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A Profile in Courage: Dr. Mohammad Mossadegh in Military Court

Translated from the Persian by Mahmoud Sadre. Foreword by Ervand Abrahamian.

Availability: Forthcoming
Published: 2019
Page #: xxxvi + 130
Size: 5.5 x 8.5
ISBN: 978-1-56859-378-4
appendix, bibliography, notes

Quick Overview

Hassan Sadr, the author of previously unpublished notes on Dr. Mossadegh, is historically important for a number of reasons. He was Dr. Mossadegh’s personal lawyer at various times; represented the country at the International Court of the Hague during the height of the oil nationalization crisis; and he counseled Dr. Mossadegh at the High Appeals Court immediately after the 1953 coup and the infamous “trial” in the rigged military tribunal. Sadr’s notes are important primary sources for understanding Dr. Mossadegh’s thinking—especially about Iranian history, the origins of the oil nationalization campaign, his rejections of the various so-called “compromises” offered by the West, particularly the World Bank, and finally his detailed criticism of the 1954 Oil Consortium Agreement which he dismissed as “negating” the oil nationalization law. These notes not only reflect Mossadegh’s thinking but also reveal much of the behind-the-scenes goings on during the court trials—the stringent restrictions put on defense lawyers as well as the prosecutors’ failed attempts to sow dissension between Mossadegh and his former ministers. Some of this information has not been revealed before.

Sadr was important in his own right. In 1943 he launched a weekly named Qiyam-e Iran (Iran’s Uprising) which continued to appear until 1954 when it was closed down because of its opposition to the Consortium Agreement. Sadr was not only a staunch Mossadegh supporter, but at various times enjoyed access to Ayatollah Kashani, General Zahedi, and the Tudeh Party. What is more, in the highly contested 17th Majles elections in 1952, he stood as a pro-National Front candidate in Isfahan. The government stopped the voting, including in Isfahan, once enough deputies had been elected to form a parliamentary quorum on the grounds of increasing violence and blatant intervention by the military, the royal court, and, “foreign powers.” The recent release of US State Department documents reveal for the first time that the CIA played a significant role in these elections—by financing newspapers and candidates. Al-though the documents do not reveal names, one can be sure Hassan Sadr was not one of them. (US State Department, Foreign Relations of the United States, 1952-54, Iran, 1951-54 (Government Printing House: Washington, DC, 2017).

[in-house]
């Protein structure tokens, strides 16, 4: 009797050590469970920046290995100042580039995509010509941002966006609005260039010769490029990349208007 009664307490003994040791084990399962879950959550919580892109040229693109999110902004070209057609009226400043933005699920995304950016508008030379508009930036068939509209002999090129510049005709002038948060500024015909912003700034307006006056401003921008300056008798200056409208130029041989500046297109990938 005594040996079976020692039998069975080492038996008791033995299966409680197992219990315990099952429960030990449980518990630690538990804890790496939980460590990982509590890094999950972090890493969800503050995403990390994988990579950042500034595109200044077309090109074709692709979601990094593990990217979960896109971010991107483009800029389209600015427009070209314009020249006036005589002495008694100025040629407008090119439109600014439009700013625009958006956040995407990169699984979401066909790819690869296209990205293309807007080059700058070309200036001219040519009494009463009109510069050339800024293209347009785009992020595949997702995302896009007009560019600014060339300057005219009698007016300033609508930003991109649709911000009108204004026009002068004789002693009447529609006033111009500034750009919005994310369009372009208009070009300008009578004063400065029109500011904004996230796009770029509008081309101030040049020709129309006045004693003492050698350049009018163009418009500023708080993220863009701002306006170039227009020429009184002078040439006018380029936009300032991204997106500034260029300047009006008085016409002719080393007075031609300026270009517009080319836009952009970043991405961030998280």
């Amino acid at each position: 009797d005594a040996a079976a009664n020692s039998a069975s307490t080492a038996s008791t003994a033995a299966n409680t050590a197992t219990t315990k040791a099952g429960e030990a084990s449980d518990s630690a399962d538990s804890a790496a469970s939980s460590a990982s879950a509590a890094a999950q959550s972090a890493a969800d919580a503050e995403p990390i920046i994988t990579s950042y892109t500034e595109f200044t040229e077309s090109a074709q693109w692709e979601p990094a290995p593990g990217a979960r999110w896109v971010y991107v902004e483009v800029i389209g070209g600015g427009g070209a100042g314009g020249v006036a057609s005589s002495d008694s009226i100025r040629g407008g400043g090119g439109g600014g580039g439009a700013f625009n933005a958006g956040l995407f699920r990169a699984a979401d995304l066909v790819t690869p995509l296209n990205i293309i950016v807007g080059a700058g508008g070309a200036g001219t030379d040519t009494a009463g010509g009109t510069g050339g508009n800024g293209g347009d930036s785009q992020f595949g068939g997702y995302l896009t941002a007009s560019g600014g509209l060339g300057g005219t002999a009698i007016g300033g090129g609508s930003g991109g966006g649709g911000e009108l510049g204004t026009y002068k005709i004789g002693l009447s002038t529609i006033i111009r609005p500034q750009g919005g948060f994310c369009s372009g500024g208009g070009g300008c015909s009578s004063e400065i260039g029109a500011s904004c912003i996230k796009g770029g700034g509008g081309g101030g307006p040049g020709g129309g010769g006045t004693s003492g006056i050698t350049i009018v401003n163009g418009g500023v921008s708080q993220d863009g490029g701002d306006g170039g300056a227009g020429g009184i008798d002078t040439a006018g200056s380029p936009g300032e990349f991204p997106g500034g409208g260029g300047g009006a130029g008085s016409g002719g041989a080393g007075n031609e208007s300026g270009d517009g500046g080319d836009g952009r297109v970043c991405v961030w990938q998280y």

author

Hassan Sadr

Hassan Sadr was born in 1907 in Isfahan and died in 1985 in Milwaukee, Wisconsin. His older brother, Hossein, was a scholar of theology and an active opponent of the regime. Inspired by him, Hassan pursued higher education and received his law degree from Tehran University in 1933. Upon completing his mandatory military service, he joined the Ministry of Justice as a young prosecutor. He left his government job and began a private law practice in Tehran. Shortly afterwards he founded Qiyam-e Iran, a left-leaning newspaper that frequently landed him in jail, including eight months in detention following the attempted assassination of the Shah in 1949. On the political scene, Qiyam-e Iran continued to strongly support both Mossadegh and, as a founding member, the National Front. As a recognized lawyer, public speaker, and journalist, Sadr was Mossadegh’s choice for preparing Iran’s legal response to the British government’s complaint to the World Court regarding Iran’s nationalization of its oil industry. After the 1953 coup, once again, Hassan Sadr affirmed his commitment to his political beliefs by representing Dr. Mossadegh as his defense lawyer. He remained faithful to him until his death in 1985. Hassan Sadr wrote several books. The first, Hoghough-e zan dar Islam va Oroopa, was an academic comparative study of women’s rights in Islam and Europe. It was published in 1941 and translated into English in 2013. His second book, Mard-e naamoutanaahi Ali ibn Abi Talib alayh al-salam, was a refreshing biography of Ali, the “perfect man.” Published in 1957, the book demonstrated a deep appreciation of early Shiism. In 1958 it was awarded the Publishers Association of Iran’s prize, a cash award that he donated for the construction of an elementary school. His third book, al-Jazaayir va mardaan-e moujaahid [Algeria and the mujahideen], published in 1963, was intended to show that the struggle for North African independence was a continuation of the fight to end colonialism.

Foreword
Ervand Abrahamian

Translator’s Introduction

Author’s Preamble

Timeline

Part I
The Oil Nationalization’s Legal Challenges

Part II
High Court of Appeals

Part III
Mossadegh’s Handwritten Testimony

Part IV
Epilogue

Illustrations

Appendix

Select Bibliography

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